Author : Aishwarya Jain, 2nd Year L.L.B (Hons.), Amity Law School, Noida


The global pandemic called Covid-19 impacted the entire world tremendously. On March 23, 2020, the Indian government issued a nationwide lockdown order after notifying it as a “notified disaster” on 14th March, 2020. The workplace has been significantly impacted by the pandemic, according to the International Labour Organization. In addition to posing a risk to public health, the economic and social turmoil also compromises the long-term livelihoods and general well-being of millions of individuals.

The Ministry of Labor and Employment released a directive on March 20, 2020, urging all employer associations not to fire employees or reduce worker wages due to the lockdown that was currently in place due to numerous state restrictions.

Because of India’s federalism, both the apex government and the states have implemented emergency measures. The Ministry of Labor and Employment released a directive on March 20, 2020, urging all employer associations not to fire employees or reduce worker wages due to the lockdown that was currently in place due to numerous state restrictions. After the government made this announcement, the governments of various states, including West Bengal, Maharashtra, and Delhi, used the 1897 Epidemic Diseases Act which did a complete lockdown.

However, the majority of these initiatives have been implemented without following a consultation procedure, and their reach is sector-specific and fragmented. As a result, these policies only cover a small portion of the nation’s labour force and fall short of fully ensuring every worker’s fundamental entitlement to social security. These initiatives could only cover a bleak portion of India’s labour population and hence could not keep up with the fundamental right to socially secure all the labours.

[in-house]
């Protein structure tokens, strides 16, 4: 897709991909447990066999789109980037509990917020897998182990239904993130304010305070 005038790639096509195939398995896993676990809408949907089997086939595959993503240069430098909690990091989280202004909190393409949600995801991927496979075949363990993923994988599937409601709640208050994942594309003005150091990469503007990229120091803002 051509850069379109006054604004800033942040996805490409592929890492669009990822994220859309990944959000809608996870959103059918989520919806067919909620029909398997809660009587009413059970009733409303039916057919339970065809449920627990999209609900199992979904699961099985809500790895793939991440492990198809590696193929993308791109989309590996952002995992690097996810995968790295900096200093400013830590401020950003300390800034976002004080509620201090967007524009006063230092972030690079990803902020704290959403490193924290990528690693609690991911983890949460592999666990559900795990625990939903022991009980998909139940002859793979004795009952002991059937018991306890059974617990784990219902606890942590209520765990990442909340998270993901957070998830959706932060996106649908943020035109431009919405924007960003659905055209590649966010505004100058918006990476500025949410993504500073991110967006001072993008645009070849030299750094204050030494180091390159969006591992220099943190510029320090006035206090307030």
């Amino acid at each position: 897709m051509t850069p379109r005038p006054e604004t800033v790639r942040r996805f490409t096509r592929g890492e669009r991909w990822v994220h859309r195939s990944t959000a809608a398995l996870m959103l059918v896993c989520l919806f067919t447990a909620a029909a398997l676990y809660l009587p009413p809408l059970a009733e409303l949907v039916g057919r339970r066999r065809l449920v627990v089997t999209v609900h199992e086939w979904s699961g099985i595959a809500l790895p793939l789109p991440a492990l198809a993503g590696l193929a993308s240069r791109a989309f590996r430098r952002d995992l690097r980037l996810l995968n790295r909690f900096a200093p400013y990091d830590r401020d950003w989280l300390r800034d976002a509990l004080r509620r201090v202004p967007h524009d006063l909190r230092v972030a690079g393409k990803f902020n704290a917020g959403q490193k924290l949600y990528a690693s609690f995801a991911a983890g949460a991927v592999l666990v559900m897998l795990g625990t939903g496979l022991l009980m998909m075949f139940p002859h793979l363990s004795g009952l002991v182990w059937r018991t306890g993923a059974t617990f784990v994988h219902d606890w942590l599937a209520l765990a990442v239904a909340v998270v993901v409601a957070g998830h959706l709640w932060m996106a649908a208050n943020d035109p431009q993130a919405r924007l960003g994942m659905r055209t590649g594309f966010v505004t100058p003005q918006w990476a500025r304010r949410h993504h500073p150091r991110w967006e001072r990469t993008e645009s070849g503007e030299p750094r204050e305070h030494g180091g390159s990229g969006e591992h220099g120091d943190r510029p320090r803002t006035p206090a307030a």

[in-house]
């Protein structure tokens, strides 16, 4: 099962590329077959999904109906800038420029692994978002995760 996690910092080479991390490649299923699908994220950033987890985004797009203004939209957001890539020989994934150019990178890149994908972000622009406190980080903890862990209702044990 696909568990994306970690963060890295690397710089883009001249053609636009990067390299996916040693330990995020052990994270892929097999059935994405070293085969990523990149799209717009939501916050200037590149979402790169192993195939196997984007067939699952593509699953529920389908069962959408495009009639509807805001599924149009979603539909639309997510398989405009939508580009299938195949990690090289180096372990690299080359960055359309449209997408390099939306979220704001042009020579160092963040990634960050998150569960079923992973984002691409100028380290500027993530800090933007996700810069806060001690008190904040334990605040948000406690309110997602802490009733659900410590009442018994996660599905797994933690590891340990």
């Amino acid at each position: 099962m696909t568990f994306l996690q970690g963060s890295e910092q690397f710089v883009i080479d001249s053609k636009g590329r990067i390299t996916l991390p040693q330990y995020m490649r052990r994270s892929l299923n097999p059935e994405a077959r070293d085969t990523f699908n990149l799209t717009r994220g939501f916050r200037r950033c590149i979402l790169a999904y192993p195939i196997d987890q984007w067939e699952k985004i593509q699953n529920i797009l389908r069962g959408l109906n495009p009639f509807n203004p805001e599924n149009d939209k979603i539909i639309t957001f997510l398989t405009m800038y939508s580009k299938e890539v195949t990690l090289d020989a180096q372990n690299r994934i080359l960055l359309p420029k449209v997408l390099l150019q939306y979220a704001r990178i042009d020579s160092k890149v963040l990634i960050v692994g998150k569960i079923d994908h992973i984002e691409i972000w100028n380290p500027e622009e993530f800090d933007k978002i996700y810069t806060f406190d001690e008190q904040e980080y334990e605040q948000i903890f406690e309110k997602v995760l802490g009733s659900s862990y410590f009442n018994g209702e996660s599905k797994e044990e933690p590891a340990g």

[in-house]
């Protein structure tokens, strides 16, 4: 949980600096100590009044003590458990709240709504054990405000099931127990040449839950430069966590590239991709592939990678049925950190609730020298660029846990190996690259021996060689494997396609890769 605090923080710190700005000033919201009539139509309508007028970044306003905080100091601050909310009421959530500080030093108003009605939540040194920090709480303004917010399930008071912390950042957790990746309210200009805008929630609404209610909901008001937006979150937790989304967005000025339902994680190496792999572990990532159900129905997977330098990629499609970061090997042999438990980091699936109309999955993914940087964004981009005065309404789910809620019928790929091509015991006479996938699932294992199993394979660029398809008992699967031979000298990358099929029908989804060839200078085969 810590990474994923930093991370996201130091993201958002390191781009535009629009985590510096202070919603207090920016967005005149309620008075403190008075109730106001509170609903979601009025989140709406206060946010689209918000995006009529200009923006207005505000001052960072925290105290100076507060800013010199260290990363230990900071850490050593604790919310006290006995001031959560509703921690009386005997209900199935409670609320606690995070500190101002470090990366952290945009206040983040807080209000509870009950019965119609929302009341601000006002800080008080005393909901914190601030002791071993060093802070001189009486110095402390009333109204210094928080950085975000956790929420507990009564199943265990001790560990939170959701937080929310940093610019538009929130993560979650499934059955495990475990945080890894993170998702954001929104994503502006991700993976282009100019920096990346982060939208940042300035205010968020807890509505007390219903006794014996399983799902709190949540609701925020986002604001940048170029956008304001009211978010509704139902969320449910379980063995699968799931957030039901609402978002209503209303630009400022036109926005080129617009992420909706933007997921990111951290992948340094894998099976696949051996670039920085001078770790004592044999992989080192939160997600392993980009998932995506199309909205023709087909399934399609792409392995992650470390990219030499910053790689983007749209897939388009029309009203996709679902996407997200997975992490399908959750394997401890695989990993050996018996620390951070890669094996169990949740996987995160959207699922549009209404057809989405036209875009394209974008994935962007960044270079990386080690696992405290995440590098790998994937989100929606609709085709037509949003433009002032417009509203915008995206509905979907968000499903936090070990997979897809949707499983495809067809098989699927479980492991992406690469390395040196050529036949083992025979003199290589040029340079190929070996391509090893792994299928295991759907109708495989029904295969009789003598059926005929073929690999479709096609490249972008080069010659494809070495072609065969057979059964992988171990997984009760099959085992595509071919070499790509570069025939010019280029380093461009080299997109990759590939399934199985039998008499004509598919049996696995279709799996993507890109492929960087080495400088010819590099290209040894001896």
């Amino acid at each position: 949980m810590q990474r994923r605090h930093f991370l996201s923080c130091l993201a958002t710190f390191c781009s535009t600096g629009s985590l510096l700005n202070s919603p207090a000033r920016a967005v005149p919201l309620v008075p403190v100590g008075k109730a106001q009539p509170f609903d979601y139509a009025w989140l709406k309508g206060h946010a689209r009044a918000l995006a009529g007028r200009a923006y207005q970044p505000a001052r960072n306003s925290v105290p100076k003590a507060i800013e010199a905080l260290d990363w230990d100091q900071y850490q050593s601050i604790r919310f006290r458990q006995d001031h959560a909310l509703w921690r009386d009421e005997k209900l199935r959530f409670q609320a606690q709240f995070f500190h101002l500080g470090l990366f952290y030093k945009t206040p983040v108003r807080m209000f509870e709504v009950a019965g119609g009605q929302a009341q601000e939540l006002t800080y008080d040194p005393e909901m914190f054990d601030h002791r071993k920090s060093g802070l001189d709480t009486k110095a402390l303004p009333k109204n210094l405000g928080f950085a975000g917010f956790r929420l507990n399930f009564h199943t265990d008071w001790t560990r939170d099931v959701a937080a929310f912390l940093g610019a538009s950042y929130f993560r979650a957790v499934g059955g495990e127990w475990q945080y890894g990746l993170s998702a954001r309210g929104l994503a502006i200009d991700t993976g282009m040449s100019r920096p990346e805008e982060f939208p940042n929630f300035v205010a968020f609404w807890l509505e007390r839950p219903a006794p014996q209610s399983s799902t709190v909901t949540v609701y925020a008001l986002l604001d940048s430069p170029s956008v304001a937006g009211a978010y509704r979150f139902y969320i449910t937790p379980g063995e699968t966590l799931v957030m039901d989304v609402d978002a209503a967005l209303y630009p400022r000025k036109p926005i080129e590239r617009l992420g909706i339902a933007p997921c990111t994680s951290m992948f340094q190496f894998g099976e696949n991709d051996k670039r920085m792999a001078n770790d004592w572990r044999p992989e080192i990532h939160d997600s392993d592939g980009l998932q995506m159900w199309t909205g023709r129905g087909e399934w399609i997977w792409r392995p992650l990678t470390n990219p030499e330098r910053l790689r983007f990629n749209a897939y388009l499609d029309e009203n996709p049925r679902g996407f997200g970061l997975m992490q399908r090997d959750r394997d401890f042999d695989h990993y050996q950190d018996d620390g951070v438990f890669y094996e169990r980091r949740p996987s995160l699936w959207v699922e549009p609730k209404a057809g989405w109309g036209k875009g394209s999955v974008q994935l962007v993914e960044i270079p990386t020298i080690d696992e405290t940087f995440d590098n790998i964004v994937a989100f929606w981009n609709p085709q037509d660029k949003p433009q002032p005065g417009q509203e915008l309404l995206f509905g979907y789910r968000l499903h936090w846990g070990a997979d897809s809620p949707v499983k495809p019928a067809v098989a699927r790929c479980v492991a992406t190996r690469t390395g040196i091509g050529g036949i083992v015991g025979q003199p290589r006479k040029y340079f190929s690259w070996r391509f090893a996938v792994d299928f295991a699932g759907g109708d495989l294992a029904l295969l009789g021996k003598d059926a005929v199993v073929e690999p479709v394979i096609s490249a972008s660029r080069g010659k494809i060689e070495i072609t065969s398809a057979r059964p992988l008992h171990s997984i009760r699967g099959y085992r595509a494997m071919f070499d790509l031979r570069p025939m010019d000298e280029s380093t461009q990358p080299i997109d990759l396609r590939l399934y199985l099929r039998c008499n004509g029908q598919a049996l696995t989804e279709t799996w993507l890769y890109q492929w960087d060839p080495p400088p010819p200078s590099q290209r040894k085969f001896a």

Keywords: Covid, Labour Law, Payment of Wages, Social Security, Unorganised Labour,


The government is bound under our Constitution to make every effort to guarantee that workers have a decent standard of living and can actively participate in social, cultural, and recreational activities. The minimum rate of pay for a variety of jobs was established by the 1948, Minimum Wages Act. The Act’s primary goal is to guarantee equitable treatment to those with scheduled labour by establishing a minimum salary for them. In addition, the 1936 act in question ensures that workers receive their pay checks on date and without any unlawful deductions other than those allowed by the Act.

Labor-related statutes, the Industrial Disputes, Payment of Wages, Contract Labour, and Inter-State Migrant Workers, among others, regulate wage payments to employees.

If the layoff continues for more than 45 days, no earnings are payable. The Ministry related to Work and Employment appears to have purposely issued an advice rather than a formal rule or directive demanding wage payment during lockdown.

There appeared a notable influx of migrant workers hoping to return to their homes as the country struggled with a statewide lockdown. Understanding that this mass labourer exodus would increase the risk of viral transmission, the federal government moved through the Department of Domestic Affairs to address the situation. As per the DM Act’s section 10 (2) (l), they issued an order on March 29, 2020- ” This instruction directed states and union territories to take a number of actions, such as providing meals and temporary accommodations for migrant workers who had either fled or were stuck in those districts.[1]

The order issued on March 29, 2020, aimed to alleviate the financial difficulties faced by migrant workers. The directive required states and union territories to take action to ensure that hiring managers in a variety of businesses, outlets, and commercial enterprises pay their workers in entirely during the period of lockdown, without withholding any wages, while their businesses were closed. Consequently, all employers were obligated to make prompt and full wage payments to their employees, regardless of whether they were unable to work or provide services during the lockdown period. In addition, the regulation forbade landowners from collecting rent from migrant labourers living in rented housing, which was in line with the goal of supporting these people during this difficult time.